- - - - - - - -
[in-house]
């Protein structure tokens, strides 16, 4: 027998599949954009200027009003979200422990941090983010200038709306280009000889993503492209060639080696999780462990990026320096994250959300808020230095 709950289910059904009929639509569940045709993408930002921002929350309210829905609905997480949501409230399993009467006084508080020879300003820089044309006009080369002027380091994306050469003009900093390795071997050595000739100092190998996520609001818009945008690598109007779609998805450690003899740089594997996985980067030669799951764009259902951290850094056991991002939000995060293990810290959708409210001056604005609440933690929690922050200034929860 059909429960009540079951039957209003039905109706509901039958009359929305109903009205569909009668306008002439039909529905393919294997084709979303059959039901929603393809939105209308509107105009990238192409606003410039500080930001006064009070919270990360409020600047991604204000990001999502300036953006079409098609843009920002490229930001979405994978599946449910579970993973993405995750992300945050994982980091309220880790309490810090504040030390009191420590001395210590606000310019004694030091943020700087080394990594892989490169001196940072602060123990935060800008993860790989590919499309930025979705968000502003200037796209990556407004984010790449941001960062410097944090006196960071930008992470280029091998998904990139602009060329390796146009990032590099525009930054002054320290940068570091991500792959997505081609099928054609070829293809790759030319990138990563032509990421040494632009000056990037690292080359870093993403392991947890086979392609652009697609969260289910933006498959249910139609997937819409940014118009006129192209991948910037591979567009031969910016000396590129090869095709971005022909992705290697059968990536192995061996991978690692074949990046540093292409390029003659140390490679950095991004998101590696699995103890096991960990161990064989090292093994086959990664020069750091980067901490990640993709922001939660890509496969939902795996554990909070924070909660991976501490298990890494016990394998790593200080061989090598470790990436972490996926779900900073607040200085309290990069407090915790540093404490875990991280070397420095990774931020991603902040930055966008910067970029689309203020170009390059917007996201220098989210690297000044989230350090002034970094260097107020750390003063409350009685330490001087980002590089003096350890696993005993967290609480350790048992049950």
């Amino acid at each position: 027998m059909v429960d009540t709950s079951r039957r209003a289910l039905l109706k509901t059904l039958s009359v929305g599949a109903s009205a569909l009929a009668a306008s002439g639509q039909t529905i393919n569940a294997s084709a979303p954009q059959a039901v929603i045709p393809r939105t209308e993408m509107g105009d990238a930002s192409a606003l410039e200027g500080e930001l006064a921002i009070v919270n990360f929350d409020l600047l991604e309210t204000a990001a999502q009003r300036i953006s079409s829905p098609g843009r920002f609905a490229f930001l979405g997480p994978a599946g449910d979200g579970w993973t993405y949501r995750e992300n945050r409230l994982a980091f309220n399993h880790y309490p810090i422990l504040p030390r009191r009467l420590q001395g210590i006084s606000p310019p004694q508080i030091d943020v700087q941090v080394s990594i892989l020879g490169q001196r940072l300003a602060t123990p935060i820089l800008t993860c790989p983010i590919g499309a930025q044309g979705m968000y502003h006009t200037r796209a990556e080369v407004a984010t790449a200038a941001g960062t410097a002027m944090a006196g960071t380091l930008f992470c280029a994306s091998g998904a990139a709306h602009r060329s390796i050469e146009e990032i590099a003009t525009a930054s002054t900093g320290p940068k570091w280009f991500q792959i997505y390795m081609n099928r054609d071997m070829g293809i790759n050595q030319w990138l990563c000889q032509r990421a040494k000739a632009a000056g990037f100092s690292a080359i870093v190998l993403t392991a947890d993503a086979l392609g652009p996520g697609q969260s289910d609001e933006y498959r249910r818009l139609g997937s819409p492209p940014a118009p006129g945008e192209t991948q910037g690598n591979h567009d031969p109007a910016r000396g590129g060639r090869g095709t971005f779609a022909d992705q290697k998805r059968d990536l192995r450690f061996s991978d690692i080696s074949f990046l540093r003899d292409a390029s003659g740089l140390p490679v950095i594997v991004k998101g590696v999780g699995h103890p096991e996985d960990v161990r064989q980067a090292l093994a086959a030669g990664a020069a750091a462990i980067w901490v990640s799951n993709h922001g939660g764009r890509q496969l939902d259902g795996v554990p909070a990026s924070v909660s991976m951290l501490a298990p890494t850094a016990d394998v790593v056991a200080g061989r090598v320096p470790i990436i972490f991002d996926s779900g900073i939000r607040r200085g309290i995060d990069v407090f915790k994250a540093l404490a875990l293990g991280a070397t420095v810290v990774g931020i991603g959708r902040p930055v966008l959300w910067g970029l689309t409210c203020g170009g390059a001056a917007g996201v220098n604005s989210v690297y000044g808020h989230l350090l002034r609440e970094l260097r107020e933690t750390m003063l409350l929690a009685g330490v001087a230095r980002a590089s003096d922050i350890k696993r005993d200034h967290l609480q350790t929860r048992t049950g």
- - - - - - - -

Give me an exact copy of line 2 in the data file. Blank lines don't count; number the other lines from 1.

């Protein structure tokens, strides 16, 4: 027998599949954009200027009003979200422990941090983010200038709306280009000889993503492209060639080696999780462990990026320096994250959300808020230095 709950289910059904009929639509569940045709993408930002921002929350309210829905609905997480949501409230399993009467006084508080020879300003820089044309006009080369002027380091994306050469003009900093390795071997050595000739100092190998996520609001818009945008690598109007779609998805450690003899740089594997996985980067030669799951764009259902951290850094056991991002939000995060293990810290959708409210001056604005609440933690929690922050200034929860 059909429960009540079951039957209003039905109706509901039958009359929305109903009205569909009668306008002439039909529905393919294997084709979303059959039901929603393809939105209308509107105009990238192409606003410039500080930001006064009070919270990360409020600047991604204000990001999502300036953006079409098609843009920002490229930001979405994978599946449910579970993973993405995750992300945050994982980091309220880790309490810090504040030390009191420590001395210590606000310019004694030091943020700087080394990594892989490169001196940072602060123990935060800008993860790989590919499309930025979705968000502003200037796209990556407004984010790449941001960062410097944090006196960071930008992470280029091998998904990139602009060329390796146009990032590099525009930054002054320290940068570091991500792959997505081609099928054609070829293809790759030319990138990563032509990421040494632009000056990037690292080359870093993403392991947890086979392609652009697609969260289910933006498959249910139609997937819409940014118009006129192209991948910037591979567009031969910016000396590129090869095709971005022909992705290697059968990536192995061996991978690692074949990046540093292409390029003659140390490679950095991004998101590696699995103890096991960990161990064989090292093994086959990664020069750091980067901490990640993709922001939660890509496969939902795996554990909070924070909660991976501490298990890494016990394998790593200080061989090598470790990436972490996926779900900073607040200085309290990069407090915790540093404490875990991280070397420095990774931020991603902040930055966008910067970029689309203020170009390059917007996201220098989210690297000044989230350090002034970094260097107020750390003063409350009685330490001087980002590089003096350890696993005993967290609480350790048992049950």